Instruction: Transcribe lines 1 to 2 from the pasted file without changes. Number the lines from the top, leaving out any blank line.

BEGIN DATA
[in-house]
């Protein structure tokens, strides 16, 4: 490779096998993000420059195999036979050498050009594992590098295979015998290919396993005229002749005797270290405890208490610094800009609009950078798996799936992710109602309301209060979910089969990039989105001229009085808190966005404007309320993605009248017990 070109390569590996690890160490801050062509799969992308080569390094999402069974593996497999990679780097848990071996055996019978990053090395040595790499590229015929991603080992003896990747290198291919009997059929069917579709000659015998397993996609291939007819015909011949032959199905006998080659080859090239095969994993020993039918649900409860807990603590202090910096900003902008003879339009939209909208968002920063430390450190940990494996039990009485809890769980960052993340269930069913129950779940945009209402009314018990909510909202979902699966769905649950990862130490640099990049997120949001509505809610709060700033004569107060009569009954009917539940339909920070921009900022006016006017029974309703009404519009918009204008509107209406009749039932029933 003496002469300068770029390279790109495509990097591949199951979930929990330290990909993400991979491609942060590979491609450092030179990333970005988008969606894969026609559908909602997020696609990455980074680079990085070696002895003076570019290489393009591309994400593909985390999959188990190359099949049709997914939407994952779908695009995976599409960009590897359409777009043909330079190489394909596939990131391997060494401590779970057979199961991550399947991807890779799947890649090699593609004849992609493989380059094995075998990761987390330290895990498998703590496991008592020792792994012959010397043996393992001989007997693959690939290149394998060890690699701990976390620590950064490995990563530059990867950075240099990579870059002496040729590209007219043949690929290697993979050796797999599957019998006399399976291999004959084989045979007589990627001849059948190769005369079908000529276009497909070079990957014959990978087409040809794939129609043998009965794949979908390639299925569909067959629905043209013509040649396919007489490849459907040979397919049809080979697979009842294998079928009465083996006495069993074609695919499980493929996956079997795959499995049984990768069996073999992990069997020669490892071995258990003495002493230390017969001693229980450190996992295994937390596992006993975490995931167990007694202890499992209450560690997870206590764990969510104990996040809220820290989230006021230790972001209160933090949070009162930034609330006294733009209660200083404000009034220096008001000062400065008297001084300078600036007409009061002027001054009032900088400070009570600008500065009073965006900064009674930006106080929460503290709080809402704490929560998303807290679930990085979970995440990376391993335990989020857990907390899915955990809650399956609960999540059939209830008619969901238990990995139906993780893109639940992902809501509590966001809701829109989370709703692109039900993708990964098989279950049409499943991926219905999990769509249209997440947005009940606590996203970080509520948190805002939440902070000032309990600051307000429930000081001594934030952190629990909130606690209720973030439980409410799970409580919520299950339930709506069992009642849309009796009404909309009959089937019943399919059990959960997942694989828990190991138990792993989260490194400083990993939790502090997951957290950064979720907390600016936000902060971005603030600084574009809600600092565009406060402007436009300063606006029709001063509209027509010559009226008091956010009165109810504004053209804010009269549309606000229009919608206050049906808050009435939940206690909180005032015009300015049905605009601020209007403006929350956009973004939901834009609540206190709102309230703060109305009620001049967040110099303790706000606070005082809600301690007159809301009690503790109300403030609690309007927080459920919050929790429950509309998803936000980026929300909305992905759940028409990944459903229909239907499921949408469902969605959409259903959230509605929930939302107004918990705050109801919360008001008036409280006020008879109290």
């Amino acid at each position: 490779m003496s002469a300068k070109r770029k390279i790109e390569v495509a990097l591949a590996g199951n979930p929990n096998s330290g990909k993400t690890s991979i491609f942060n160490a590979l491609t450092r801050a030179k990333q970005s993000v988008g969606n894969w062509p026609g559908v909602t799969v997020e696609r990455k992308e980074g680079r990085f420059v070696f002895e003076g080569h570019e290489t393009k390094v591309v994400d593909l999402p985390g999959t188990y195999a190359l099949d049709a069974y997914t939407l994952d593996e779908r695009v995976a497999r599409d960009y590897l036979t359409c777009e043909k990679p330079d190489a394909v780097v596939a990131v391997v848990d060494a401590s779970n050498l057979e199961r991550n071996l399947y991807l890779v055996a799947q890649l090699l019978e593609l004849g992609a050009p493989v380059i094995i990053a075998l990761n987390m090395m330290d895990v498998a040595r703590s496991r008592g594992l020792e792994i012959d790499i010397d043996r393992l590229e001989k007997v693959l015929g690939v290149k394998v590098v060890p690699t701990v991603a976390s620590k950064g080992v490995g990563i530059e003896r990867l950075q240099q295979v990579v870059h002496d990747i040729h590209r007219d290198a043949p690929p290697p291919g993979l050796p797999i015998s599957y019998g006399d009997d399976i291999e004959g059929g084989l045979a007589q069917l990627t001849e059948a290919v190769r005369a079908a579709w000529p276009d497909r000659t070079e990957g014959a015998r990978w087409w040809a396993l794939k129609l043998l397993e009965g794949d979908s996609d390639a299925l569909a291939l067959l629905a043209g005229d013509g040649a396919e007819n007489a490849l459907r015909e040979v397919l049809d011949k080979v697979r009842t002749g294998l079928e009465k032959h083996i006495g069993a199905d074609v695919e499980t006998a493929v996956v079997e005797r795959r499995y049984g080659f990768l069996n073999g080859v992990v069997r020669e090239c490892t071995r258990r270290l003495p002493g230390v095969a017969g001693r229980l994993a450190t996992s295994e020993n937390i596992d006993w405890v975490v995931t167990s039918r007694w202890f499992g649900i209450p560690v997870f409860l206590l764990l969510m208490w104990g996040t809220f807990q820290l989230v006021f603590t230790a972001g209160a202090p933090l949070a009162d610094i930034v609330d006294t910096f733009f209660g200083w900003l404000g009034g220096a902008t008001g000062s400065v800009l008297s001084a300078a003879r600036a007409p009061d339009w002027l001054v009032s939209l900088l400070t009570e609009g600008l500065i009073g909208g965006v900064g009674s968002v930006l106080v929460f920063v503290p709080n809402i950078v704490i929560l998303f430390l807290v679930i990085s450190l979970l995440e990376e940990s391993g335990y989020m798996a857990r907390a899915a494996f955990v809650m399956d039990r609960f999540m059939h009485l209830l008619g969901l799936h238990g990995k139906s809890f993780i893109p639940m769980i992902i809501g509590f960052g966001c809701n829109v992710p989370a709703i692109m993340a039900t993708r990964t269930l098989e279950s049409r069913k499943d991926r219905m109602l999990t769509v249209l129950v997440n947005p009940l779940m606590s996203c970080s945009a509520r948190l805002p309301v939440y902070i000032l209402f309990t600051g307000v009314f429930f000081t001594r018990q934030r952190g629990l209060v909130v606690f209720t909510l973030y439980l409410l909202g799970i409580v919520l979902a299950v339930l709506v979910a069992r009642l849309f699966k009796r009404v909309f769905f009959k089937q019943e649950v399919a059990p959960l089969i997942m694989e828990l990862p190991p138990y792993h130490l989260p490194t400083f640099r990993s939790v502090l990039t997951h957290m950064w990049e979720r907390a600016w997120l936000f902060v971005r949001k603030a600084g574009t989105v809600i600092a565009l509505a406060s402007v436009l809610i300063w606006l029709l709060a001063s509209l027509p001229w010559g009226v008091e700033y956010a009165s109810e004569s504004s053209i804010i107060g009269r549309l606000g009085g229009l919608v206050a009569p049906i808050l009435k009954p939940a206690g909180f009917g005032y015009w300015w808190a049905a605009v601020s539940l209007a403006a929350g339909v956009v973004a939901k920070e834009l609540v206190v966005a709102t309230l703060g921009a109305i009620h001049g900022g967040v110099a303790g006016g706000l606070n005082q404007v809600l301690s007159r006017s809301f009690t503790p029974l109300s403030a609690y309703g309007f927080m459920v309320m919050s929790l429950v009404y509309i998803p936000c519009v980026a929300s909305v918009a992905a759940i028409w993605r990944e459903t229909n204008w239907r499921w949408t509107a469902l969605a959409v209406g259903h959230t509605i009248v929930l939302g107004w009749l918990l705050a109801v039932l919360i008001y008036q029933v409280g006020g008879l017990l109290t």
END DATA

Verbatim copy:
[in-house]
């Protein structure tokens, strides 16, 4: 490779096998993000420059195999036979050498050009594992590098295979015998290919396993005229002749005797270290405890208490610094800009609009950078798996799936992710109602309301209060979910089969990039989105001229009085808190966005404007309320993605009248017990 070109390569590996690890160490801050062509799969992308080569390094999402069974593996497999990679780097848990071996055996019978990053090395040595790499590229015929991603080992003896990747290198291919009997059929069917579709000659015998397993996609291939007819015909011949032959199905006998080659080859090239095969994993020993039918649900409860807990603590202090910096900003902008003879339009939209909208968002920063430390450190940990494996039990009485809890769980960052993340269930069913129950779940945009209402009314018990909510909202979902699966769905649950990862130490640099990049997120949001509505809610709060700033004569107060009569009954009917539940339909920070921009900022006016006017029974309703009404519009918009204008509107209406009749039932029933 003496002469300068770029390279790109495509990097591949199951979930929990330290990909993400991979491609942060590979491609450092030179990333970005988008969606894969026609559908909602997020696609990455980074680079990085070696002895003076570019290489393009591309994400593909985390999959188990190359099949049709997914939407994952779908695009995976599409960009590897359409777009043909330079190489394909596939990131391997060494401590779970057979199961991550399947991807890779799947890649090699593609004849992609493989380059094995075998990761987390330290895990498998703590496991008592020792792994012959010397043996393992001989007997693959690939290149394998060890690699701990976390620590950064490995990563530059990867950075240099990579870059002496040729590209007219043949690929290697993979050796797999599957019998006399399976291999004959084989045979007589990627001849059948190769005369079908000529276009497909070079990957014959990978087409040809794939129609043998009965794949979908390639299925569909067959629905043209013509040649396919007489490849459907040979397919049809080979697979009842294998079928009465083996006495069993074609695919499980493929996956079997795959499995049984990768069996073999992990069997020669490892071995258990003495002493230390017969001693229980450190996992295994937390596992006993975490995931167990007694202890499992209450560690997870206590764990969510104990996040809220820290989230006021230790972001209160933090949070009162930034609330006294733009209660200083404000009034220096008001000062400065008297001084300078600036007409009061002027001054009032900088400070009570600008500065009073965006900064009674930006106080929460503290709080809402704490929560998303807290679930990085979970995440990376391993335990989020857990907390899915955990809650399956609960999540059939209830008619969901238990990995139906993780893109639940992902809501509590966001809701829109989370709703692109039900993708990964098989279950049409499943991926219905999990769509249209997440947005009940606590996203970080509520948190805002939440902070000032309990600051307000429930000081001594934030952190629990909130606690209720973030439980409410799970409580919520299950339930709506069992009642849309009796009404909309009959089937019943399919059990959960997942694989828990190991138990792993989260490194400083990993939790502090997951957290950064979720907390600016936000902060971005603030600084574009809600600092565009406060402007436009300063606006029709001063509209027509010559009226008091956010009165109810504004053209804010009269549309606000229009919608206050049906808050009435939940206690909180005032015009300015049905605009601020209007403006929350956009973004939901834009609540206190709102309230703060109305009620001049967040110099303790706000606070005082809600301690007159809301009690503790109300403030609690309007927080459920919050929790429950509309998803936000980026929300909305992905759940028409990944459903229909239907499921949408469902969605959409259903959230509605929930939302107004918990705050109801919360008001008036409280006020008879109290």